60-40 split. No sir. they wanted
a hundred and a quarter, win or
You should have seen those
fellows' eyee pop out when they
looked over a crowd of well
over a thousand fans. They had
just thrown away a hundred
berries by insisting on a flat
Speaking of gate receipts, we'll
bet Tom Turner has learned some
thing I n the last week about
whether a winning team pays or
not. It's a cinch that a crowded
park more than makes up for the
difference between paying good
ball players and mediocre ones.
For years we've heard that
Portland was the bet baseball
town on the coast if given any
aort of ball team to support.
Now it's being proven. But Tur
ner, or if reports are true, the
lys back In Philadelphia who
really control the Portland club
slid along for years giving
Portland mediocre ball and
barging up losses at the gate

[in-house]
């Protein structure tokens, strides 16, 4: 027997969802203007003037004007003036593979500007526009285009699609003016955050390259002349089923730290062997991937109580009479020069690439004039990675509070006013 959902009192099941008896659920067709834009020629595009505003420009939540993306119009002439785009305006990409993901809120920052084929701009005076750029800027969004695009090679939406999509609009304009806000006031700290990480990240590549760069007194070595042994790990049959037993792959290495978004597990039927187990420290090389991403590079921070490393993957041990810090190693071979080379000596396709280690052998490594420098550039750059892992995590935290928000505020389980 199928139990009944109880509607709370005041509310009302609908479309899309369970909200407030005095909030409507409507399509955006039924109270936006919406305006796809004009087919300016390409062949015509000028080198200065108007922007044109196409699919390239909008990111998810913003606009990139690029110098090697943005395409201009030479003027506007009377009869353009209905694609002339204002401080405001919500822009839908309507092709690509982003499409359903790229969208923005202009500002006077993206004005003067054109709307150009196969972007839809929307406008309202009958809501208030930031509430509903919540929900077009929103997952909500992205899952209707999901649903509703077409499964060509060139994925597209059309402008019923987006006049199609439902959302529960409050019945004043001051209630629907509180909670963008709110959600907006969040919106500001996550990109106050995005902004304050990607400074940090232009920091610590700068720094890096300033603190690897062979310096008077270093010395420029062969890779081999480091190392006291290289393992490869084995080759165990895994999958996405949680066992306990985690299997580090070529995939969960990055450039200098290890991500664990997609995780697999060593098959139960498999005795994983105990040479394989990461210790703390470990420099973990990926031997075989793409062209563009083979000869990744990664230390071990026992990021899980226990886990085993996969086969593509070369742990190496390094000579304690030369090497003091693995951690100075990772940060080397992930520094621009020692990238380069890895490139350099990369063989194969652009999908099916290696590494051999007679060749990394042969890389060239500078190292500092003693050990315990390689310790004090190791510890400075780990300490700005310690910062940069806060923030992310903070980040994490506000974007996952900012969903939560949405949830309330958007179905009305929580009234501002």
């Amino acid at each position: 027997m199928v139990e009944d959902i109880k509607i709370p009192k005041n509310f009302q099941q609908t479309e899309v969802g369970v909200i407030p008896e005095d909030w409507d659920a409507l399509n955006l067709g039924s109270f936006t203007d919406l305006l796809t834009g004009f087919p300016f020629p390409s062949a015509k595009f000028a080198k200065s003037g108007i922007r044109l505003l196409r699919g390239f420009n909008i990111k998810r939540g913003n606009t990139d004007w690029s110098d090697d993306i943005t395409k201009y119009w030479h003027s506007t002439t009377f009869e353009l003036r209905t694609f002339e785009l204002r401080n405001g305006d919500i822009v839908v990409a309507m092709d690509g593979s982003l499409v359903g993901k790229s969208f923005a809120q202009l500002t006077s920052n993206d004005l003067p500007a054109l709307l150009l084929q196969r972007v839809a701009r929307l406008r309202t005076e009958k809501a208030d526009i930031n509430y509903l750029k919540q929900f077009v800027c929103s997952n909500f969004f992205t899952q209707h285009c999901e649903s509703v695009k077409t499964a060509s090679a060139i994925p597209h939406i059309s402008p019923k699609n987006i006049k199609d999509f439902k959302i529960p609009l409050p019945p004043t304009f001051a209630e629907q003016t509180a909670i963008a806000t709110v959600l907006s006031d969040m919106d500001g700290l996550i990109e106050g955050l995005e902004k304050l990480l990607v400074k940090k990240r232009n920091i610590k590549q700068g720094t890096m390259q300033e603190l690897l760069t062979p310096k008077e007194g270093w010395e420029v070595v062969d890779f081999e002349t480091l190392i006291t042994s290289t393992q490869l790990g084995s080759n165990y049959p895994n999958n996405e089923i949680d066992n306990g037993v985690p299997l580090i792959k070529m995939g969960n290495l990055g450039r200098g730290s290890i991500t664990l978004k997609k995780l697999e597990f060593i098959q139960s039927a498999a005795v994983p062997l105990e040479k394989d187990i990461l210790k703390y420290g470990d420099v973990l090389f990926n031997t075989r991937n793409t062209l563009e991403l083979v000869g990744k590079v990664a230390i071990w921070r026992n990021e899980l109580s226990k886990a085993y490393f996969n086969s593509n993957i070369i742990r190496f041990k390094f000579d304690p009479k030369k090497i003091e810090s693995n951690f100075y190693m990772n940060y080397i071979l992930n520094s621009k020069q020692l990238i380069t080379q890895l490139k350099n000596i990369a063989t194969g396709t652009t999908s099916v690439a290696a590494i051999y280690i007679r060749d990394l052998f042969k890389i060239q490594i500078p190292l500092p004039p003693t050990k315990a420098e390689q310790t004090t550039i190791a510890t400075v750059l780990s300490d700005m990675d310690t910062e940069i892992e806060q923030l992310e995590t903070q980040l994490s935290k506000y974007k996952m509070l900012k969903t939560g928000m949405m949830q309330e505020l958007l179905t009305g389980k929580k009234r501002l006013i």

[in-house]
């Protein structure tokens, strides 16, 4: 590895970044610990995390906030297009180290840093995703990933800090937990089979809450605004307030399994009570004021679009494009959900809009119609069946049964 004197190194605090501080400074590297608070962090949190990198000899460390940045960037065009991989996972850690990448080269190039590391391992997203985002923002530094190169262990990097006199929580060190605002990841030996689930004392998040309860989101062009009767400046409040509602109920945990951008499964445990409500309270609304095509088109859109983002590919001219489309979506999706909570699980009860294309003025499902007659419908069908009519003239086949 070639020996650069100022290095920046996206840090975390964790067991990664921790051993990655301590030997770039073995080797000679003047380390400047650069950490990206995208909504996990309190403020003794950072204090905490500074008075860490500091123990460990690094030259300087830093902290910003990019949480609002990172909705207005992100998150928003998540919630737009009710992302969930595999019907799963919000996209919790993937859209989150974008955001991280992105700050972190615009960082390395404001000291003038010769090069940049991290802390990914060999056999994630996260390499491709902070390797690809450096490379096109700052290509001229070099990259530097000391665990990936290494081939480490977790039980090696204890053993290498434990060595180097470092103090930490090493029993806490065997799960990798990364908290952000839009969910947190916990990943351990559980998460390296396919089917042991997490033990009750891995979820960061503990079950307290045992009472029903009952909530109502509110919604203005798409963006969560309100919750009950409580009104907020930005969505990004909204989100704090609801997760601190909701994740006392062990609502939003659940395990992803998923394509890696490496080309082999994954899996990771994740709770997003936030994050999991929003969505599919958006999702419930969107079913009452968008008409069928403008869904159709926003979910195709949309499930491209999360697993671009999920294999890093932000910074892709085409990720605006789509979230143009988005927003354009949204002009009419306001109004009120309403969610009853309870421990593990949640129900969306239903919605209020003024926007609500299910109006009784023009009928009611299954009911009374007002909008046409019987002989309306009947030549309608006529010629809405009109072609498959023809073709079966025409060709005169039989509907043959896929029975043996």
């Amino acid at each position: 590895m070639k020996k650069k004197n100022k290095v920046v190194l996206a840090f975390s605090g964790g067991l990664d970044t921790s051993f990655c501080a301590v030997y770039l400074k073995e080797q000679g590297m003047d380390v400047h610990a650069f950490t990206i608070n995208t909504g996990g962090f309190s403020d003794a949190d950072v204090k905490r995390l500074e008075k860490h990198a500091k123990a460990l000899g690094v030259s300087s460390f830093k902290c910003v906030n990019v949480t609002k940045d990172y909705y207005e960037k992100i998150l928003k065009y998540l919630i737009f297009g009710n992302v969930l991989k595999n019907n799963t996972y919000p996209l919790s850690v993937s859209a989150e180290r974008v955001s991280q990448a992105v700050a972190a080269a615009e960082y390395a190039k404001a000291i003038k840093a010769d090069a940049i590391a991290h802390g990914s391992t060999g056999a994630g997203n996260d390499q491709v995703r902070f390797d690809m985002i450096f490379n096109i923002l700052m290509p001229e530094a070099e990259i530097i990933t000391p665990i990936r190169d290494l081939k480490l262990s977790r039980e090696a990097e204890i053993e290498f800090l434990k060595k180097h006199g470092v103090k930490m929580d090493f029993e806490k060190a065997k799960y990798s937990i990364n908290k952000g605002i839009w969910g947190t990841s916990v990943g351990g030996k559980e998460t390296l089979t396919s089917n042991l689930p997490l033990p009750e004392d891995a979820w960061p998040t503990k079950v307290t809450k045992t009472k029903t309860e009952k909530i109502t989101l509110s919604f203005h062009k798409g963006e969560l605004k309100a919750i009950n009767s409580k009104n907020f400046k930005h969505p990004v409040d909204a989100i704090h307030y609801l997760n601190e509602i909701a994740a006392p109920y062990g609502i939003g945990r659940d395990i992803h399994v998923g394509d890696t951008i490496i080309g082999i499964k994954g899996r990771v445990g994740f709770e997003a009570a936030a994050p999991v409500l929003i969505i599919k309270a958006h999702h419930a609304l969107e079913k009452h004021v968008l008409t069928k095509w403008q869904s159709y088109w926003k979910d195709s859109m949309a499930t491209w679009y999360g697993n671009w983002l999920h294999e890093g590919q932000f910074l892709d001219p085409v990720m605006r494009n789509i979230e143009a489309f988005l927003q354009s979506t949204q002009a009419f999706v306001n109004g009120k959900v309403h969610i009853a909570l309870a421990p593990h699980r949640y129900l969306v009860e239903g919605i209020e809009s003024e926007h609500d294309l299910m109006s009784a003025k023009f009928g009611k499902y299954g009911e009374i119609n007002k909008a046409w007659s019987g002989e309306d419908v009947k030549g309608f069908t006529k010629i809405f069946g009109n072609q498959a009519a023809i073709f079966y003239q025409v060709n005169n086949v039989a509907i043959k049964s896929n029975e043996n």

against the profits from deve
opiug green players and selling
But here it is, still August,
and the Ducks leading the league
Sometime in July, just last month.
our typewriter turned out some
thing like this:
"If Portland's Ducks don't win
ball game pretty soon, the
acribes will have to begin figuring
out their percentage by hand;
there'll be nothing in the 'ready
reckoner' to go by."
What a whale of a difference
Just a few weeks makes.
PITTSBUR6H 7 TO 4
PHILADELPHIA. Aug. 27.
CAP) A seventh inning rally by
thA Philadelphia Nationals in
which they scored seven runs
rave them a 7 to 4 victory over
the Pittsburgh Pirates today.
R. H. K
Brame and Hemsley;
Cabs Defeat Reds
CHICAGO, Aug. 27. (AP)
The Cubs ran their string over
the Reds to three straight by de
feating the Cincinnati visitors here
today by four to one. The only
rnn off Fred Blake was Curt
Walker's homer in the fourth
Rogers H'ornsby collected four
hits of Luque and Donohne.
R. H. E,
Chicago 4 7
Luque and Gooch; Blake, Dono-
bue and Taylor.
Divide 2 Games
Lincoln playground lost a
chance to tie with Fourteenth